Millions of Tons of Plastic Piling Up on Ocean Floors

New research estimates that up to 11 million tons of plastic pollution is sitting on the bottom of the world’s oceans.

Every minute, an entire garbage truck’s worth of plastic enters the oceans. With plastic use expected to double by 2040, understanding where all this plastic ends up is crucial for protecting marine life and ecosystems.

Dr. Denise Hardesty, a senior research scientist with CSIRO, Australia’s national science agency, said this is the first estimate of how much plastic waste sinks to the ocean floors, where it accumulates before breaking down into smaller pieces that mix into ocean sediments.

“We know that millions of tonnes of plastic waste enter our oceans every year but what we didn’t know is how much of this pollution ends up on our ocean floor,” Dr. Hardesty said.

“We discovered that the ocean floor has become a resting place, or reservoir, for most plastic pollution, with between 3 to 11 million tonnes of plastic estimated to be sinking to the ocean floor. While there has been a previous estimate of microplastics on the seafloor, this research looks at larger items, from nets and cups to plastic bags and everything in between.”

Alice Zhu, a PhD candidate from the University of Toronto who led the study, said the estimate of plastic pollution on the ocean floors could be up to 100 times more than the amount floating on the ocean surfaces based on recent estimates.

“The ocean surface is a temporary resting place of plastic so it is expected that if we can stop plastic entering our oceans, the amount would be reduced,” Ms. Zhu said. “However, our research found that plastic will continue to end up in the deep ocean, which becomes a permanent resting place or sink for marine plastic pollution.”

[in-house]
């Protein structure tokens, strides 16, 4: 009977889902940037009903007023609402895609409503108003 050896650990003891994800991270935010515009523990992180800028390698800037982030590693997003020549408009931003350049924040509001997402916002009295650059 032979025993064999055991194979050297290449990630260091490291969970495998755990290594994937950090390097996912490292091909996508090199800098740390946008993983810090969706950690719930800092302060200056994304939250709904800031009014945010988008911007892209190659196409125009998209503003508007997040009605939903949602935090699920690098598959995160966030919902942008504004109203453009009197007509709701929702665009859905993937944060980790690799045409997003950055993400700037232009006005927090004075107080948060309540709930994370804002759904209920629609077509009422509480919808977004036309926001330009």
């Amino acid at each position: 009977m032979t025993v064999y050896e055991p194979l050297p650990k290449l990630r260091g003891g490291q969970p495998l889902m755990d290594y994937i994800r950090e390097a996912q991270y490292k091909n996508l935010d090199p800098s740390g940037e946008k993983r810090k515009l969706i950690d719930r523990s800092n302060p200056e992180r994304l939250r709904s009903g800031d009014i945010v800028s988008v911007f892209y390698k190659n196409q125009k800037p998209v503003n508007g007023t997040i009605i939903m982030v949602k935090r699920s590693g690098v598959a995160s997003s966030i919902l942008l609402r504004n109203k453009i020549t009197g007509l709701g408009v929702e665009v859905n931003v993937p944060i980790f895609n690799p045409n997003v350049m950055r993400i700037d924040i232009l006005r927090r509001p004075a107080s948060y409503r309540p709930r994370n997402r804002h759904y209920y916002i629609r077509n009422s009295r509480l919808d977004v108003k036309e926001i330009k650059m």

The researchers used scientific data to build two predictive computer models to estimate the amount and distribution of plastic on the ocean floors – one based on data from remotely operated underwater vehicles (ROVs) and the other from bottom trawling nets.

Using the ROV data, they estimated 3 to 11 million metric tons of plastic pollution resides on the ocean floors around the world. The ROV results also revealed that this plastic mass clusters around continents – with approximately half (46 percent) of the predicted plastic residing above 200 meters depth. The remaining 54 percent was predicted to be found at ocean depths from 200 meters down to 11,000 meters.

Although inland and coastal seas cover much less area than the open oceans (11 percent versus 56 percent of the Earth’s total area), these areas are predicted to hold just as much plastic mass as the rest of the ocean floors.

“These findings help to fill a longstanding knowledge gap on the behaviour of plastic in the marine environment,” Ms. Zhu said. “Understanding the driving forces behind the transport and accumulation of plastic in the deep ocean will help to inform source reduction and environmental remediation efforts, thereby reducing the risks that plastic pollution may pose to marine life.”

The research was published in the journal Deep Sea Research Part I: Oceanographic Research Papers in an article titled “Plastics in the deep sea – A global estimate of the ocean floor reservoir.” It is part of CSIRO’s Ending Plastic Waste Mission, which aims to change how we make, use, recycle and dispose of plastics.

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